The question of whether accepting and acting on climate change adaptation amounts to an admission of defeat for climate change mitigation was the most pressing topic discussed by climate experts on a panel this week at an event sponsored by The Earth Institute.
The debate around applying climate change science to urban environments has been reinvigorated in the wake of the devastation wreaked by Hurricane Sandy on New York City and its 500 miles of coastline in October 2012, as well as on the coastlines of neighbouring New Jersey and Long Island.
Even though energy poverty alleviation and climate change mitigation are inextricably linked policy goals, they have remained as relatively disconnected fields of research inquiry and policy development. Acknowledging this gap, this paper explores the mainstream academic and policy literatures to provide a taxonomy of interactions and identify synergies and trade-offs between them. The most important trade-off identified is the potential increase in energy poverty levels as a result of strong climate change action if the internalisation of the external costs of carbon emissions is not offset by efficiency gains.
This presentation specifically explores how tropical wetlands can be included in REDD+, a global scheme through which developed countries reward developing countries for Reducing Emissions from Deforestation and forest Degradation. Because of the amount of carbon stored by wetlands, there are significant opportunities and challenges inherent in involving wetlands in REDD+.
This presentation was given during a symposium on ‘Sustaining Humans and Forests in Changing Landscapes’, organised by the IUFRO Working Group on Landscape Ecology. Around 200 people attended the symposium, which was held on 5–9 November 2012 in Concepcion, Chile.
Between 50 to 90 per cent of logging in key tropical countries of the Amazon basin, Central Africa and South East Asia is being carried out by organized crime threatening efforts to combat climate change, deforestation, conserve wildlife and eradicate poverty.
Globally, illegal logging now accounts for between 15 and 30 per cent of the overall trade, according to a new report from the UN Environment Programme (UNEP) and INTERPOL.
COBAM aims to provide policymakers, practitioners and local communities with the information, analysis and tools they need to implement policies and projects for adaptation to climate change and reduction of carbon emissions in the forests of the Congo Basin, with equitable impacts and co-benefits – including poverty reduction, enhancement of ecosystem services, and protection of local livelihoods and rights. COBAM is implemented by CIFOR under the African Development Bank grant to the Economic Community of Central African States for financing the Congo Basin Ecosystems Conservation Support Program.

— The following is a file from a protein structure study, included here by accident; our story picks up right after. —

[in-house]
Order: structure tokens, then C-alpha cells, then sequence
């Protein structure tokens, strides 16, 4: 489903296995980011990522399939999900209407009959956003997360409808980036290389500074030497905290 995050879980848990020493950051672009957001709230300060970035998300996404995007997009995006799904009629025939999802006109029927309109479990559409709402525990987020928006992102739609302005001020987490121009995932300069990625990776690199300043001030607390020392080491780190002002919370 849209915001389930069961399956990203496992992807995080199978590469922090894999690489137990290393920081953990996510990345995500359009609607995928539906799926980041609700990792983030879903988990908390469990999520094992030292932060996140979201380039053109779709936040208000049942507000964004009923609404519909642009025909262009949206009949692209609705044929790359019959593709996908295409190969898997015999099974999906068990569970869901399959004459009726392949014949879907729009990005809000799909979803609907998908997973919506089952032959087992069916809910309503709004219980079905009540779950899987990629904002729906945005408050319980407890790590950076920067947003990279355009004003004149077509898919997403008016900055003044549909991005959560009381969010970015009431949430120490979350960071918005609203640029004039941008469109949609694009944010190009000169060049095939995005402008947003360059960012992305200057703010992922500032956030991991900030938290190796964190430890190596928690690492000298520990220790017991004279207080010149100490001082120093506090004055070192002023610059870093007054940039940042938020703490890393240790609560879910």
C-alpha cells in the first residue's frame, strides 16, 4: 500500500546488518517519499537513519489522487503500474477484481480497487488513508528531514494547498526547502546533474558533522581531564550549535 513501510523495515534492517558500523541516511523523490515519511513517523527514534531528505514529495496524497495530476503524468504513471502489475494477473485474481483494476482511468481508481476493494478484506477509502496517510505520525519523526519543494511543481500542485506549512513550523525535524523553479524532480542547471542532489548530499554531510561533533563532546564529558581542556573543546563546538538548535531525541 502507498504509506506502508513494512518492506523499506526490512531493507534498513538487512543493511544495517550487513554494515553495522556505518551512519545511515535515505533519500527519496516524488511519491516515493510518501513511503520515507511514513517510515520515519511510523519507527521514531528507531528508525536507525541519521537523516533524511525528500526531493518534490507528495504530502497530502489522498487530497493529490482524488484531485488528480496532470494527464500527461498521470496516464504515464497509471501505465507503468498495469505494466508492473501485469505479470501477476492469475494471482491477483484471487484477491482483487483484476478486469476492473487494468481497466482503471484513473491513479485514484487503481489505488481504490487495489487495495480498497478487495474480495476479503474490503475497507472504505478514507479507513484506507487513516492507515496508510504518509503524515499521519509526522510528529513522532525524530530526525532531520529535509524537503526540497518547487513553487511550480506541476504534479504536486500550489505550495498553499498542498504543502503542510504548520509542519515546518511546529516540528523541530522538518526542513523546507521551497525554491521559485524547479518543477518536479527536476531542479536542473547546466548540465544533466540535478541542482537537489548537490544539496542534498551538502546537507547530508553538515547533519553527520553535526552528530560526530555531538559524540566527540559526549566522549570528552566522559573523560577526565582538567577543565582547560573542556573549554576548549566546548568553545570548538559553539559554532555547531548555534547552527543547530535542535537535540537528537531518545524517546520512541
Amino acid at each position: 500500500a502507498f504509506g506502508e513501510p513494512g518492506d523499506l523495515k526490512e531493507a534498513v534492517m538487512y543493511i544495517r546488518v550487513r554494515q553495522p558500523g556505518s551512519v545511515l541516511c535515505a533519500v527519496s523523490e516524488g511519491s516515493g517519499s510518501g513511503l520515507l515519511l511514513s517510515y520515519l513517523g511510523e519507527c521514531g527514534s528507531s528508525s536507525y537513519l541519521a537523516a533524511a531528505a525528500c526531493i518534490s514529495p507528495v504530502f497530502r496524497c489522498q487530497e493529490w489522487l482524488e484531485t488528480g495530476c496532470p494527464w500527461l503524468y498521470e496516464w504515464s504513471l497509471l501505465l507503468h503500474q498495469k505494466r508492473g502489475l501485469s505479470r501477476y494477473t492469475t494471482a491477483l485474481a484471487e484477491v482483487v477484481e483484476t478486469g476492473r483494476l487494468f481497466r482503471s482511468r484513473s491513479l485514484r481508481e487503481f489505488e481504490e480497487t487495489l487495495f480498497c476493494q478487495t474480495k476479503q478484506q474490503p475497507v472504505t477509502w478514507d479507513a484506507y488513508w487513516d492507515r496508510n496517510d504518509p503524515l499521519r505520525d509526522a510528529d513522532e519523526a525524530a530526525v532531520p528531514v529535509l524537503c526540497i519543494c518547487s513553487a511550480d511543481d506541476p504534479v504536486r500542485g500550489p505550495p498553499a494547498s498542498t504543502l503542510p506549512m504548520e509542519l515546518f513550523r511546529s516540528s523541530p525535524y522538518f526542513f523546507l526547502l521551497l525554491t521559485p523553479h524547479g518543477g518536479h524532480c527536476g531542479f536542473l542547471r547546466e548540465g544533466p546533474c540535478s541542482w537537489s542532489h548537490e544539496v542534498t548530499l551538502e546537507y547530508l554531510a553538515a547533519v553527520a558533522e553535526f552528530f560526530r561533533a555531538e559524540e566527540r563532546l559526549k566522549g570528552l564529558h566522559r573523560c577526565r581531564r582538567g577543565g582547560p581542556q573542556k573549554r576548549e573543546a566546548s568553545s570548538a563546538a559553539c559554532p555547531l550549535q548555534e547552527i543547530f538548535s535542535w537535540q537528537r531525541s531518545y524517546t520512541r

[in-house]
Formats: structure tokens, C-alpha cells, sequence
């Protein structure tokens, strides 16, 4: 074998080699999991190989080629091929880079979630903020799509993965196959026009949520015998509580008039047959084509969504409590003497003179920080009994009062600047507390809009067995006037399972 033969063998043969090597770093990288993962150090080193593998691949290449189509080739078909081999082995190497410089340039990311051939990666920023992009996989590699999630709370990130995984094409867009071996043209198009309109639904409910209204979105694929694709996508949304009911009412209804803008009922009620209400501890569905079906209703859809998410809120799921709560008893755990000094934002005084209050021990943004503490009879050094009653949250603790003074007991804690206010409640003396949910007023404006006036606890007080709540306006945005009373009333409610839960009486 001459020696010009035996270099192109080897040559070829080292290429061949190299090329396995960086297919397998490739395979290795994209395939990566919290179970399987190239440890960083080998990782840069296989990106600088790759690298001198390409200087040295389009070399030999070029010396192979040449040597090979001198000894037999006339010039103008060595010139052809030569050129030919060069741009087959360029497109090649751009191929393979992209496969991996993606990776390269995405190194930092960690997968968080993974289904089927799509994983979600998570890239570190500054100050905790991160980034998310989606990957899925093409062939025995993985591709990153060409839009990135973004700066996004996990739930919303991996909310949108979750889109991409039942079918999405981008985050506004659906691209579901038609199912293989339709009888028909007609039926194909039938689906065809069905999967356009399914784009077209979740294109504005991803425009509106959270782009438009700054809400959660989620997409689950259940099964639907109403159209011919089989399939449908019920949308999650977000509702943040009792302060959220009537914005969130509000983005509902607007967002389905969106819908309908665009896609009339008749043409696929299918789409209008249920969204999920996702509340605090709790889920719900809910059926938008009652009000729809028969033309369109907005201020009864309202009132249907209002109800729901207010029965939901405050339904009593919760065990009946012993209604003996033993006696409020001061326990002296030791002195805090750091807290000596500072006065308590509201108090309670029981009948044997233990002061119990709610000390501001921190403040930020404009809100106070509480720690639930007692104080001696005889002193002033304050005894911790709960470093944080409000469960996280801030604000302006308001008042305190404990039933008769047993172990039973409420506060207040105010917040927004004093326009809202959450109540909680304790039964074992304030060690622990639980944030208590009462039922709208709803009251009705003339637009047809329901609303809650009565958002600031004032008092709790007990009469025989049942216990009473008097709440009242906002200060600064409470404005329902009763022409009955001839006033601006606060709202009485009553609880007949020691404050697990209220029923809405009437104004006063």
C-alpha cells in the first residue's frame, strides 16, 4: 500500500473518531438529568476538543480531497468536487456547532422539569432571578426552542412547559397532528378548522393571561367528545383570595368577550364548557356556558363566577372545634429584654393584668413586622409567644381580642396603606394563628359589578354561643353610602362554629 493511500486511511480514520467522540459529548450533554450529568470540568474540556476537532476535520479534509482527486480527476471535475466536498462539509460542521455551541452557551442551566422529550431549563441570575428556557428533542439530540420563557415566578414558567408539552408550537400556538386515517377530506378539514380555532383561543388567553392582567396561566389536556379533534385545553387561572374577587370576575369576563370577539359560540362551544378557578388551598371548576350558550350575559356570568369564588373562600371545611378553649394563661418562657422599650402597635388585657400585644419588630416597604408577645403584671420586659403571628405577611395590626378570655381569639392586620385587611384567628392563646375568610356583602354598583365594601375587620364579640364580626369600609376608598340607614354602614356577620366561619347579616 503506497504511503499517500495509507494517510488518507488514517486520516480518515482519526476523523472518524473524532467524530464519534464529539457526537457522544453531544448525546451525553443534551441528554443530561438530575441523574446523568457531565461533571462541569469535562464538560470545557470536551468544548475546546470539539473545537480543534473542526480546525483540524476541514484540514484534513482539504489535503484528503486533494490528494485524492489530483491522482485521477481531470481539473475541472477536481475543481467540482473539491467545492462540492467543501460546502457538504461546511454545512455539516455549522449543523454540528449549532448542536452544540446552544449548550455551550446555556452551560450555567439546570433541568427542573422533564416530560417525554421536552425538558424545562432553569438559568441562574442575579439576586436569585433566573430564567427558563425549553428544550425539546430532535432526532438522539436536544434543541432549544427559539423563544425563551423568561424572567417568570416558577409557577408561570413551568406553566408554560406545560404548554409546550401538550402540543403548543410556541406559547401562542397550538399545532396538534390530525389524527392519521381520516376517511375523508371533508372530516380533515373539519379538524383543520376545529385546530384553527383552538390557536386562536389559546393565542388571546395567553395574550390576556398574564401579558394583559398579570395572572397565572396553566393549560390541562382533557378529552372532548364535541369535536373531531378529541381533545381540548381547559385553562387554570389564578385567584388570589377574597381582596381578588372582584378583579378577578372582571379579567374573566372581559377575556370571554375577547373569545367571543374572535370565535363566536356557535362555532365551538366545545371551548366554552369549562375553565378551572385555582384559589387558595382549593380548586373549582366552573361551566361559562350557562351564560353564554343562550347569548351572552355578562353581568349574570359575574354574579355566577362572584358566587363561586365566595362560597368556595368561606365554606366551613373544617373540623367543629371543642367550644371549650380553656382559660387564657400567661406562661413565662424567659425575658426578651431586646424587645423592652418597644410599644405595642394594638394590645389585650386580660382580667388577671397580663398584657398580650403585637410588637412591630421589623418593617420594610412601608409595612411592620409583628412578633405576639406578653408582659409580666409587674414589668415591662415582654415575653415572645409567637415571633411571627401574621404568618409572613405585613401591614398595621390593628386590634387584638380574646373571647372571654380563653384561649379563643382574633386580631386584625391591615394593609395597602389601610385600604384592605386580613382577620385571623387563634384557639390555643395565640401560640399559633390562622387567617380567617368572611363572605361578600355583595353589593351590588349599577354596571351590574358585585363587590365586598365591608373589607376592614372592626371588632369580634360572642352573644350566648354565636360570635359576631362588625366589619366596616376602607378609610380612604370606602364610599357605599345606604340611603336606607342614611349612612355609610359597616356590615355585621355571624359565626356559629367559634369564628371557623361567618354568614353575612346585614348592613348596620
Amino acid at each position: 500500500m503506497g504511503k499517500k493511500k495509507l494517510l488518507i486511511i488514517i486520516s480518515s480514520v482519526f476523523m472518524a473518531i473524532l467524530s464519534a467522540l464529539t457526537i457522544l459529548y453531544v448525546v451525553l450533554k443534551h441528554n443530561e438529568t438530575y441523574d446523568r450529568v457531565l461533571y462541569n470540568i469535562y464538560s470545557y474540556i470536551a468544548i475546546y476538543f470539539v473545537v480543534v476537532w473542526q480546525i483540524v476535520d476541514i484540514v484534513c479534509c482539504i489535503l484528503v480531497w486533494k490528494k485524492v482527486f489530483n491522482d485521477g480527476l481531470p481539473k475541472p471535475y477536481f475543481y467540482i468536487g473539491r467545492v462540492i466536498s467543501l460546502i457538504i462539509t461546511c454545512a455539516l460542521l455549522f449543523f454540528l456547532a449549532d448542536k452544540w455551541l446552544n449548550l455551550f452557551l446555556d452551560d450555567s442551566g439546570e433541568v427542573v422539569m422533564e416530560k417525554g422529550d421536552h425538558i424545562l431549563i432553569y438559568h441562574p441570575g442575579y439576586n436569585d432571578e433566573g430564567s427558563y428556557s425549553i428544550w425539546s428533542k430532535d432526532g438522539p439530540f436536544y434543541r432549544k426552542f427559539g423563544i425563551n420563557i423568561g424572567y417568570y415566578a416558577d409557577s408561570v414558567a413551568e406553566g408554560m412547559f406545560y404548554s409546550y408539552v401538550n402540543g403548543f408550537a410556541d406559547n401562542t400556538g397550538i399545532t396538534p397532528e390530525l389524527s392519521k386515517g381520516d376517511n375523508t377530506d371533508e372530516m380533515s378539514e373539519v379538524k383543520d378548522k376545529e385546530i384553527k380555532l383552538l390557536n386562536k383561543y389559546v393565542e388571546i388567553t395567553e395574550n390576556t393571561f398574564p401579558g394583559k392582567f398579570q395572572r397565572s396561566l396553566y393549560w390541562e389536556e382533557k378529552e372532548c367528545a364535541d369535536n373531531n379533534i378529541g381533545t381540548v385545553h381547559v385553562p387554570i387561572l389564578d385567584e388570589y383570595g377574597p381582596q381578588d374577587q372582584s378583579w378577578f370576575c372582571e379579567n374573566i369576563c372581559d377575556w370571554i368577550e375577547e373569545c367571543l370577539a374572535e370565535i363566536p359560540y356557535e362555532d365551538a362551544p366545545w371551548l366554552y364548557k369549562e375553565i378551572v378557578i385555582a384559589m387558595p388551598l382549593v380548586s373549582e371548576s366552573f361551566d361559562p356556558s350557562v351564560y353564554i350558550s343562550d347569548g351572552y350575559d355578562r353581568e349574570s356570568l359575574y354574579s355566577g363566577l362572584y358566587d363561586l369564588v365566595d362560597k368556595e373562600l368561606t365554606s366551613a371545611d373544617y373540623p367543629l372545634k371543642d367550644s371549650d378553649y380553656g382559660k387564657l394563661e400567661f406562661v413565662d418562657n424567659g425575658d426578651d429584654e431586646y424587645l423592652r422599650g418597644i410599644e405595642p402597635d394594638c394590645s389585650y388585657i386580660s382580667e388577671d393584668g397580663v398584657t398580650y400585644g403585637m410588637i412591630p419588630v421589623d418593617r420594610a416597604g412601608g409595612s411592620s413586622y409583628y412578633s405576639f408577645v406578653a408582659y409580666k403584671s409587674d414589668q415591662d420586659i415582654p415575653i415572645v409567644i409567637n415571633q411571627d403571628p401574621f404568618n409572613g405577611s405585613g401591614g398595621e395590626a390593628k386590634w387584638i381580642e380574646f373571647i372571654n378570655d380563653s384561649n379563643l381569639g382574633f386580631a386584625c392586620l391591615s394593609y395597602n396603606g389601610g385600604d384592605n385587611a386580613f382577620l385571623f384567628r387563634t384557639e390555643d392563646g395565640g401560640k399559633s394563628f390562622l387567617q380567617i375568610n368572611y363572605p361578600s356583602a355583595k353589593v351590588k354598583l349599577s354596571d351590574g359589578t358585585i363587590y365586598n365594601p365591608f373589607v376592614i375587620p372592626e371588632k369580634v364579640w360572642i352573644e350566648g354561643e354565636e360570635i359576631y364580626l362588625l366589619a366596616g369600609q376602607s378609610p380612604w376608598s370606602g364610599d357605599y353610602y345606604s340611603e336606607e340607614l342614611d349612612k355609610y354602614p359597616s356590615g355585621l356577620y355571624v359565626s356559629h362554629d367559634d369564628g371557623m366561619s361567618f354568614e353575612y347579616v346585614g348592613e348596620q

Visit the website: http://www.cifor.org/cobam
Chairman Intellectual Property Organization Pakistan, Hameedullah Jan Afridi, has emphasised on initiating adaptation and mitigation projects in Pakistan to combat the climate change reactions. Afridi MNA participated in International Meeting of Parliamentarians on Climate Change held in Dhaka, Bangladesh.
He had detailed bilateral talks with the parliamentarians of most vulnerable countries and discussed the confronting issues being faced by the affected countries. He stressed the need for collaborated efforts to address the environmental problems and said that government of Pakistan had approved the climate change policy which has been designed after a detailed discussion with stakeholders and experts.
This publication provides an overview of ADB's strategy on and response to climate change. ADB is supporting a comprehensive program of assistance to developing member countries for climate change mitigation and adaptation measures, and mainstreaming of climate change considerations into ADB operations.
Renewable energy is the way of the future and Asia, as experts agreed, has an opportunity to chart a new course for its energy future—one that uses our abundant natural clean-energy resources to steer us to new economic opportunities and jobs, more robust national security, and a cleaner, healthier environment.
In Asia more and more countries look to renewable energy in the quest to mitigate climate change and demand for energy-storage technologies capable of overcoming its intermittent nature is growing rapidly, according to the World Bank.
Website providing information about the Climate Investment Funds, a unique pair of financing instruments designed to support low-carbon and climate-resilient development through scaled-up financing channeled through the African Development Bank, Asian Development Bank, European Bank for Reconstruction and Development, Inter-American Development Bank, and World Bank Group.